Thus, in having four distinct and yet accurate accounts of Christ, you have different aspects of His person and ministry that are brought out. Each account, when added to the other three, becomes like a different colored thread in a tapestry woven together to form a more complete picture of this One who is beyond description. And while we will never fully understand everything about Jesus Christ (John 20:30), through the four Gospels we
can know Him sufficiently to appreciate who He is and what He has done for us so that we may have life through faith in Him.
2) To enable us to objectively verify the truthfulness of their accounts. The Bible, from earliest times, states that judgment in a court of law was not to be made against a person based on the testimony of a single eyewitness but that two or three as a minimum number were required (Deuteronomy 19:15). Even so, having different accounts of the person and earthly ministry of Jesus Christ enables us to assess the accuracy
of the information we have concerning Him.
Simon Greenleaf, a well-known and accepted authority of what constitutes reliable prove in a court of law, examined the four Gospels from a legal perspective. He noted that the type of eyewitness accounts given in the four Gospels, in which one finds agreement but with each writer choosing to omit or add details that the others chose to include or omit respectively, is typical of reliable, independent sources that would be accepted in a
court of law as strong prove. Had the Gospels contained exactly the same information with the same details provided and written from the same perspective, it would be an indication of collusion, i.e., of there having been a time when the writers got together beforehand to "get their stories straight" in order to make their writings seem credible. The differences between the Gospels, even the apparent contradictions of details upon
first examination, speak to the independent nature of the writings. Thus, the independent nature of the four Gospel accounts, agreeing in their information but differing in perspective, amount of detail, and which events were recorded, indicate that the record that we have of Christ's life and ministry as presented in the Gospels is factual and reliable.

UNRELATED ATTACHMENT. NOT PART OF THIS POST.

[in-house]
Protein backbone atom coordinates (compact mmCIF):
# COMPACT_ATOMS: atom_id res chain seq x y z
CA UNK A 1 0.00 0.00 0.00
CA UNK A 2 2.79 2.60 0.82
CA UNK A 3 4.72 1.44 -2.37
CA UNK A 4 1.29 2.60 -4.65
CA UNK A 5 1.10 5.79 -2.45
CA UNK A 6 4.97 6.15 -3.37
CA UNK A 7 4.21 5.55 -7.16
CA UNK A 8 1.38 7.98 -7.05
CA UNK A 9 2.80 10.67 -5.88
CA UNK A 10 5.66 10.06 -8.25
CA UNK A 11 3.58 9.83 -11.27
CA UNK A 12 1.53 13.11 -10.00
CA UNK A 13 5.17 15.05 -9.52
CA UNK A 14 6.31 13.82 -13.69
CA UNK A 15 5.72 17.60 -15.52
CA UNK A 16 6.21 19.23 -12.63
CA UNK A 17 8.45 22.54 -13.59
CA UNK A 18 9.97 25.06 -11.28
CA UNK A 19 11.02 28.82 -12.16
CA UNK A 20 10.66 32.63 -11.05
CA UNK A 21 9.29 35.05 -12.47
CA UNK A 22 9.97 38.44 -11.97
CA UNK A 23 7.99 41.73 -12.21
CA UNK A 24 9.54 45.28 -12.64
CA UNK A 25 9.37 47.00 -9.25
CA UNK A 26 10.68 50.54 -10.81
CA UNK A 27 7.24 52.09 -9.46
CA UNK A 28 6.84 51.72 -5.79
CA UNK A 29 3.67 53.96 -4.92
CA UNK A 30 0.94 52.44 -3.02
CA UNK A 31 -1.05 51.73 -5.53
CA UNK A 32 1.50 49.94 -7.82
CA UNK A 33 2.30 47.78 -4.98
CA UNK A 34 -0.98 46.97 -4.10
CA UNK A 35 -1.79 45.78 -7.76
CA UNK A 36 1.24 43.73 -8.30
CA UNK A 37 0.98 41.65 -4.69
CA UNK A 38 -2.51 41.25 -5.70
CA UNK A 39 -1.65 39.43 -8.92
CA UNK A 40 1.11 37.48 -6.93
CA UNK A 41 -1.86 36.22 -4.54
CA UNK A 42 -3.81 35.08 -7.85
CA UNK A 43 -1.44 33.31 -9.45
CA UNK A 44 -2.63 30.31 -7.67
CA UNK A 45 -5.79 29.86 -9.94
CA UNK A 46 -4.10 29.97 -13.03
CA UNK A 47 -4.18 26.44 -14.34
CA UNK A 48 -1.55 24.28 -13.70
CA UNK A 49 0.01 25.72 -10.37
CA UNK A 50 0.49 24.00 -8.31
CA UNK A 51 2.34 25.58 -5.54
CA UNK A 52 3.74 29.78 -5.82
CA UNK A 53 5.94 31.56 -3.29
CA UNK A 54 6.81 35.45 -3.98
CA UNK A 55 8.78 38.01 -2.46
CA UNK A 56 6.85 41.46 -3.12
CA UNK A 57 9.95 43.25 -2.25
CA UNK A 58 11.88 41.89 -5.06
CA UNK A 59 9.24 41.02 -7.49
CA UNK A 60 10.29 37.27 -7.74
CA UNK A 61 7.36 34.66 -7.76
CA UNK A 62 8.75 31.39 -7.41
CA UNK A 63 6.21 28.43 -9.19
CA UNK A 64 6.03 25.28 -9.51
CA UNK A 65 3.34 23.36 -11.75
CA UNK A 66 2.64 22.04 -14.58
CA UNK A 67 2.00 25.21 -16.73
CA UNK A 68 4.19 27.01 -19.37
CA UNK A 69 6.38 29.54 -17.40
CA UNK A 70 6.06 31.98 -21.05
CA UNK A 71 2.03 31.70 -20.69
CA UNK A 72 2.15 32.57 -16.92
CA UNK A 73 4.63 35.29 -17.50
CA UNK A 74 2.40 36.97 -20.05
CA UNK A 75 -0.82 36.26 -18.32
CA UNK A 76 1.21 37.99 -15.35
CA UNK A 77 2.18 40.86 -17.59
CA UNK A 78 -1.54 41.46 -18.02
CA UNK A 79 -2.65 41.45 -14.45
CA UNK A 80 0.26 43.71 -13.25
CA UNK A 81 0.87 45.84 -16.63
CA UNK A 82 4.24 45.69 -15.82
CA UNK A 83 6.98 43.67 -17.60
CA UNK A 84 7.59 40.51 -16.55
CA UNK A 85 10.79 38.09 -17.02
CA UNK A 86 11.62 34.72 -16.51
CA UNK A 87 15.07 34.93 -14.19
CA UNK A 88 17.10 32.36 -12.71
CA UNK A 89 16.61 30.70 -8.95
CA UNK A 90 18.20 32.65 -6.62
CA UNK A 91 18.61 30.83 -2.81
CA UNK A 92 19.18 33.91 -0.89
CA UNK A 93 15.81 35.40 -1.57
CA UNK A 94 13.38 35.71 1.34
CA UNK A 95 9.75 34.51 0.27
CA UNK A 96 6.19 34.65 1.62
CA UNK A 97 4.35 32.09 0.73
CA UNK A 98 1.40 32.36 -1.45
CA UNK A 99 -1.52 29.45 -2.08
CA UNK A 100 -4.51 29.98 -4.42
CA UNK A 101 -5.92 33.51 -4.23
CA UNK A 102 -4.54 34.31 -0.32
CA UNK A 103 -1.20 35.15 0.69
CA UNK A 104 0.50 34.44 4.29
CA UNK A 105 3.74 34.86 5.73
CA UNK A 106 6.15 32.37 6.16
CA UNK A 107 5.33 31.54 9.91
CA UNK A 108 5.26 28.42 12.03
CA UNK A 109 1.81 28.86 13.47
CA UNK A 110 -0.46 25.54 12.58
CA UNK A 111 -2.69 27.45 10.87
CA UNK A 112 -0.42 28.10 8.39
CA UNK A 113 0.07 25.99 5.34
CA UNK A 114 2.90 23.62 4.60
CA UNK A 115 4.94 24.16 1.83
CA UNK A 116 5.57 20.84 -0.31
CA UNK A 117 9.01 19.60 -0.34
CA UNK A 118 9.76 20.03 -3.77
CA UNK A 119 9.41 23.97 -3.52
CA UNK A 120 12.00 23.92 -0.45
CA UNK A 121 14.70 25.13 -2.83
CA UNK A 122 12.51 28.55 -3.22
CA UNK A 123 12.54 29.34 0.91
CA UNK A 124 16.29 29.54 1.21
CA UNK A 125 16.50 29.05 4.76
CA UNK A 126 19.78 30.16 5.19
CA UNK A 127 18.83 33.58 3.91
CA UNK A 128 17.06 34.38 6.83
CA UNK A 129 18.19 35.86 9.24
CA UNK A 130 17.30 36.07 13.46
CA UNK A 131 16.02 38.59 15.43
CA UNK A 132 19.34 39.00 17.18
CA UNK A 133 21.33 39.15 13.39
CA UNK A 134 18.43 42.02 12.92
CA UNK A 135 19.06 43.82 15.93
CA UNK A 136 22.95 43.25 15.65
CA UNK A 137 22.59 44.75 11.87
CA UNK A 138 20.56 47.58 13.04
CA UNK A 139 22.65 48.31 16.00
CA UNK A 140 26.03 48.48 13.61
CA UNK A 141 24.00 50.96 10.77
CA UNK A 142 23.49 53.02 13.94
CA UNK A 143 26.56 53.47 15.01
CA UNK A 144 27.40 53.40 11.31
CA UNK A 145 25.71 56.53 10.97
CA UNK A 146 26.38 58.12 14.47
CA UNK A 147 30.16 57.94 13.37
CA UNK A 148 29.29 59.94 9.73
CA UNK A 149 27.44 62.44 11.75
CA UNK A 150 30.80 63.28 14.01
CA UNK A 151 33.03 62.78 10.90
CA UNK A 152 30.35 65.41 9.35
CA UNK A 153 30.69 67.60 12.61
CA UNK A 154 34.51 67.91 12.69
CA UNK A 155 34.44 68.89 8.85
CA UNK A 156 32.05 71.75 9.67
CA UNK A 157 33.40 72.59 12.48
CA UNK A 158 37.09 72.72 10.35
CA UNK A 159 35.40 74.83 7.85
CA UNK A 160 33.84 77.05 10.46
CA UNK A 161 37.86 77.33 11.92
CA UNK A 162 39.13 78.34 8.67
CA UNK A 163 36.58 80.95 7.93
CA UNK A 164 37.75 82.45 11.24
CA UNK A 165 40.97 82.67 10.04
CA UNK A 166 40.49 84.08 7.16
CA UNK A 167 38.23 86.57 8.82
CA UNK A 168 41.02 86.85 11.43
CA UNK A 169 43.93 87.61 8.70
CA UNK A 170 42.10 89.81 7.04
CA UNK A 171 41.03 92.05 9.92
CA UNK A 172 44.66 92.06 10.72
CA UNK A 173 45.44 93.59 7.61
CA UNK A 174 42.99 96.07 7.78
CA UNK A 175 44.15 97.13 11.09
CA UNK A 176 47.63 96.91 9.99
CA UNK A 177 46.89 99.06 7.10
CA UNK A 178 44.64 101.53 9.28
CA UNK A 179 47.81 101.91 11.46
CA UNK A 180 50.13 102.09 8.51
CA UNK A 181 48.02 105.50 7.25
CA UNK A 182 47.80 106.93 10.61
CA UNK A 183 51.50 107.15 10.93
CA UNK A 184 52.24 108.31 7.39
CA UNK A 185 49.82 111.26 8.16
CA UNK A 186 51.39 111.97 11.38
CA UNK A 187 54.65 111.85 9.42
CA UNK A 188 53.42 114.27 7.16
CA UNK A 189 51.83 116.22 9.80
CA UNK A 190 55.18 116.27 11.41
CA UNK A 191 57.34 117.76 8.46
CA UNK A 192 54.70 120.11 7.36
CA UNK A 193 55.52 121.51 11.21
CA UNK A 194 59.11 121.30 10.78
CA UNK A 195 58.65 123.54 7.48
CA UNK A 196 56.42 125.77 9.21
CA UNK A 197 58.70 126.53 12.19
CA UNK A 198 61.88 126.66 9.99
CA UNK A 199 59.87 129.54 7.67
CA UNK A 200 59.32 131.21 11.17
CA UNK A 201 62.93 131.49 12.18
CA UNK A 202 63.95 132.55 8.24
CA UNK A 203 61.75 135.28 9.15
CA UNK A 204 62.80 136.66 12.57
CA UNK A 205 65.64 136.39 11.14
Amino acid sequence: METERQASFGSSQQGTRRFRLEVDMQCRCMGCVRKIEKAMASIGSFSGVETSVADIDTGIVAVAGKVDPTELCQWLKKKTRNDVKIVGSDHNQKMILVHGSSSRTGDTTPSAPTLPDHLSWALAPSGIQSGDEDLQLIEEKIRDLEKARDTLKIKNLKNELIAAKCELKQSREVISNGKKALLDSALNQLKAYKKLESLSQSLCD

3) To reward those who are diligent seekers. Much can be gained by a individual study of each of the Gospels. But still more can be gained by comparing and compiling the different accounts of specific events of Jesus' ministry. For instance, in Matthew 14 we are given the account of the feeding of the 5,000 and Jesus walking on the water. In Matthew 14:22 we are told that Jesus "made His disciples get into the boat
and go before Him to the other side, while He sent the multitudes away." One may ask, why did He do this? There is no apparent reason given in Matthew's account. But when you combine it with the context given in Mark 6, you see that the disciples had come back from casting out demons and healing people through the authority He gave them when He sent them out two-by-two. But they returned with "big heads," forgetting their
place and ready now to instruct Him (Matthew 14:15)! So in sending them off in the evening to go to the other side of the Sea of Galilee, Jesus reveals two things to them as they struggle against the wind and waves in their own self-reliance until the early hours of the morning when He then walks on the water, and is about to walk past them until they call out to Him (Mark 6:48-50). He reveals (1) that they can achieve nothing
for God in their own ability and (2) that nothing is impossible as they call upon Him and live in dependence upon His power. There are many such instances in which there are "jewels" to be found by the diligent student of the Word of God who takes the time to compare Scripture with Scripture that will be lost to the casual reader.
This page is also available in:
What is the Synoptic Problem?
Why do the four Gospels seem to present a different message of salvation than the rest of the New Testament?
What is the Q Gospel? Is there any prove for the Gospel of Q?
What are the Gnostic gospels?
Who were the authors of the books of the Bible?
Questions about the Bible
Why did God give us four Gospels?